Women Against Racism Committee (Iowa City, Iowa) records
Scope and Contents
The Women Against Racism Committee records date from 1981 to 1998 and measure 4 linear feet. The records are arranged in five series: Administration, Readings, Parallels and Intersections, Conferences and Workshops, and Photographs.
The Administration series (1985-1998) includes handouts on the committee's guidelines and philosophies. The Correspondence folder includes a 1985 letter from Christine Grant, director of women's athletics, defending the University of Iowa's decision to offer a scholarship to a white female student-athlete from South Africa. (See the packet on anti-apartheid readings in the Readings series put together by the Committee as a response to Grant.) This series also includes an essay by former WAR member Papusa Molina, written in response to a request from another former WAR member, Gloria Aldalzua, for an anthology that Aldalzua was editing. In her essay, Molina describes the evolution of WAR and her own evolution as a WAR member.
The Readings series (1981-1994) includes photocopies of the articles that WAR members read, made available to the public, and used for their workshops and conferences. These readings--essays, scholarly studies, memoirs, poems, and reports--address white racism, feminism, sexism, anti-Semitism, lesbian and gay issues, disability, racial and ethnic identity, domestic violence, and environmental issues. The authors include African-American, Latina, Asian American, Native American, Jewish, and white women.
The Parallels and Intersections series (1988-1990) documents WAR's four-day national conference at the University of Iowa in 1989. WAR put together a national advisory board and spent two years planning this conference, which had no registration fee and was attended by over 1500 people, mostly women. All conference activities were accessible to people with disabilities; this series includes conference information written in Braille that was available at the registration table. The Evaluations folder includes over one hundred responses with many comments about the conference. WAR videotaped most of the conference sessions, but ran into technical and administrative difficulties that prevented them from distributing the tapes. This series includes four conference tapes and a folder with details of the tapes' contents.
The Conferences and workshops series (1982-1998), arranged chronologically, contains brochures, posters, correspondence, and promotional material for WAR's annual conferences and intermittent workshops. The Photographs series (1985-1987) includes photographs and slides of the 1985 and 1987 annual conferences. Most of the photographs are not labeled.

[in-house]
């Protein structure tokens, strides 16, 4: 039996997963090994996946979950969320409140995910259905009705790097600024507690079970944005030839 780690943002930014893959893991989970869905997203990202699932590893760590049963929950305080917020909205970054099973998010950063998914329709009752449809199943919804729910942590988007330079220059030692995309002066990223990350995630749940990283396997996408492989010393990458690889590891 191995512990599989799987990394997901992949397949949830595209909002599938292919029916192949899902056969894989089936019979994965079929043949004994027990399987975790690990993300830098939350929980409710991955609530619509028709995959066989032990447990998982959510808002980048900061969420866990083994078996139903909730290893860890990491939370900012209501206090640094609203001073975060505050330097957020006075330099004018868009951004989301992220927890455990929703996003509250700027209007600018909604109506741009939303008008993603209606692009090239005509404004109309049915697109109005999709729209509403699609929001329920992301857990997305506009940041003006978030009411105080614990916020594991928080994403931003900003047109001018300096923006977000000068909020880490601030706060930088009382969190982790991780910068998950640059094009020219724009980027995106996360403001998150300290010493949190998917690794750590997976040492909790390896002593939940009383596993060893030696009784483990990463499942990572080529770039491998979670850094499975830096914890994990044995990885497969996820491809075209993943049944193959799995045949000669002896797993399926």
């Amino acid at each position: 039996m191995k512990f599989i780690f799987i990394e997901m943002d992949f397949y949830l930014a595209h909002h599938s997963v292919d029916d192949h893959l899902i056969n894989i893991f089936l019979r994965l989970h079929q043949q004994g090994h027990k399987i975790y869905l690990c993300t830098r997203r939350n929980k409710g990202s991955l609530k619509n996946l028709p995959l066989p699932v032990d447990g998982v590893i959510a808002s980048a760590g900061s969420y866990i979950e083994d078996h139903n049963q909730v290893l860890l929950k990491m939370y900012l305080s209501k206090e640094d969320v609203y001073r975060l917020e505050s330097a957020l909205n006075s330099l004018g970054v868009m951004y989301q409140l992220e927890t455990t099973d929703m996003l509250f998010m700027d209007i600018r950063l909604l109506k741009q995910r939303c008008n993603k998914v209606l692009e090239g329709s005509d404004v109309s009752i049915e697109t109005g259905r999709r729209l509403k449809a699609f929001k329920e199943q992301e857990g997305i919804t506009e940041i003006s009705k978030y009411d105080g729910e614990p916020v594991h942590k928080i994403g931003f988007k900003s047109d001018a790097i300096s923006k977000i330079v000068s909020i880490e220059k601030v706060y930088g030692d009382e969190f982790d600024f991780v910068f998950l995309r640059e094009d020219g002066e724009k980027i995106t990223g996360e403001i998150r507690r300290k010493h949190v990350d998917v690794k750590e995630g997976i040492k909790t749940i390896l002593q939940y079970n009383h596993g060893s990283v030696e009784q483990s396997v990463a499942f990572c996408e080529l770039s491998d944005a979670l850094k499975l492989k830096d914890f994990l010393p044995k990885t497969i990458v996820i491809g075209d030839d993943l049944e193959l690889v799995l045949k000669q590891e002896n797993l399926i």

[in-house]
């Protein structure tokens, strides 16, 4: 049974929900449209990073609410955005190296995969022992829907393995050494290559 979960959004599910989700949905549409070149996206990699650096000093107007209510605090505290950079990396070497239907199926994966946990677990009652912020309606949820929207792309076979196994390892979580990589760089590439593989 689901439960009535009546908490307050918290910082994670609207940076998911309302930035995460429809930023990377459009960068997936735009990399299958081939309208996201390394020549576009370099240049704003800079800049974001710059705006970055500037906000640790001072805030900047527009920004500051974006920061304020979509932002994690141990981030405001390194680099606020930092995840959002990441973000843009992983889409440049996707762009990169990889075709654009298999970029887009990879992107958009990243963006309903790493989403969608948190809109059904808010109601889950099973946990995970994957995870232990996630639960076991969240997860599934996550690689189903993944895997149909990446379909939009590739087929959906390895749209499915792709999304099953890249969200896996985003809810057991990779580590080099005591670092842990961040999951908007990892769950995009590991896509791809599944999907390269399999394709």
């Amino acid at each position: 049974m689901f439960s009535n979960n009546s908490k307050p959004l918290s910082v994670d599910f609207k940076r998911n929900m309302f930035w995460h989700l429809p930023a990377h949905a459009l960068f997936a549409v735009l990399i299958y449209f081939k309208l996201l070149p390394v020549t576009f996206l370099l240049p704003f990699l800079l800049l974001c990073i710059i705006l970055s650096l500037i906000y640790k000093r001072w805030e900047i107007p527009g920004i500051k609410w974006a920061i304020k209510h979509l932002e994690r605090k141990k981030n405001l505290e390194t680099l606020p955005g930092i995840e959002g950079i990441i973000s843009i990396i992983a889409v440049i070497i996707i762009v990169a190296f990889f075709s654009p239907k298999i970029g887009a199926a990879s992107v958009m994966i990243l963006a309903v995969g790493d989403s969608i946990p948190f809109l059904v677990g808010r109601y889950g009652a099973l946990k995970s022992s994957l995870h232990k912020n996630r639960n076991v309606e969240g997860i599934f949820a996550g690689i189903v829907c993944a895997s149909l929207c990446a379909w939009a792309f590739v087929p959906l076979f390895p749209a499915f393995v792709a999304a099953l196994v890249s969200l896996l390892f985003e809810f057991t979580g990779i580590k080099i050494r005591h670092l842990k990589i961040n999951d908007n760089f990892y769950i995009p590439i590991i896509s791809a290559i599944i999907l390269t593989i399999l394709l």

- Women Against Racism Committee (Iowa City, Iowa) (Organization)
Conditions Governing Access
The records are open for research.
Conditions Governing Use
Copyright held by the donor has been transferred to The University of Iowa.
However, copyright status for some collection materials may be unknown. Transmission or reproduction of materials protected by U.S. Copyright Law (Title 17, U.S.C.) beyond that allowed by fair use requires the written permission of the copyright owner. Works not in the public domain cannot be commercially exploited without permission of the copyright owners. Responsibility and potential liability based on copyright infringement for any use rests exclusively and solely with the user. Users must properly acknowledge the Iowa Women’s Archives, The University of Iowa Libraries, as the source of the material. For further information, visit https://www.lib.uiowa.edu/sc/services/rights/
Biographical / Historical
The multi-racial and multi-ethnic Women Against Racism Committee (WAR) was formed in Iowa City, Iowa, in the early 1980s. Its membership consisted primarily of women who used the facilities and services provided by the Women's Resource and Action Center (WRAC) at the University of Iowa. The original purpose of the Committee was to critique the racism its members perceived at WRAC. The members also intended to raise their own consciousnesses about the harmful effects of internalized racism. WAR members were committed to personal and political transformation. Their focus was primarily intellectual; members met to discuss joint readings and work through their own positions on racial issues.
In addition to racism, they studied other forms of oppression such as sexism, homophobia, disability-related discrimination, and the challenges facing lesbians of color. WAR also had a public presence through its workshops and annual conferences, which brought speakers such as Winona LaDuke, Gloria Anzaldua, and Nellie Wong to the University of Iowa campus. WAR's most ambitious undertaking was its 1989 national conference, "Parallels and Intersections: Racism and Other Forms of Oppression". Participation in WAR ebbed in the late 1990s and the committee ceased to function in mid-1998.
4.00 Linear Feet
5 videocassettes [V373-377], Photographs in Box 8 boxes
Language of Materials
Multiethnic group founded in 1981 by women from the University of Iowa.
Method of Acquisition
The records were donated by Junko Kobayashi (donor no. 515) in 1998 and by the Women's Resource and Action Center (donor no. 222) in 2003.
- Administrative records
- African American women
- African American women -- Iowa
- Archives (groupings)
- Discrimination against people with disabilities
- Iowa City (Iowa)
- Race discrimination
- Race relations
- Sex discrimination against women
- Slides (photographs)
- University of Iowa
- University of Iowa. Women's Resource and Action Center
- Video recordings
- Women -- Societies and clubs
- Women Against Racism
- Women Against Racism Committee (Iowa City, Iowa)
- Women Against Racism Conference
- Bridgett Williams-Searle, 2000; Sharon M. Lake, 2007.
- Language of description
- Script of description
- Language of description note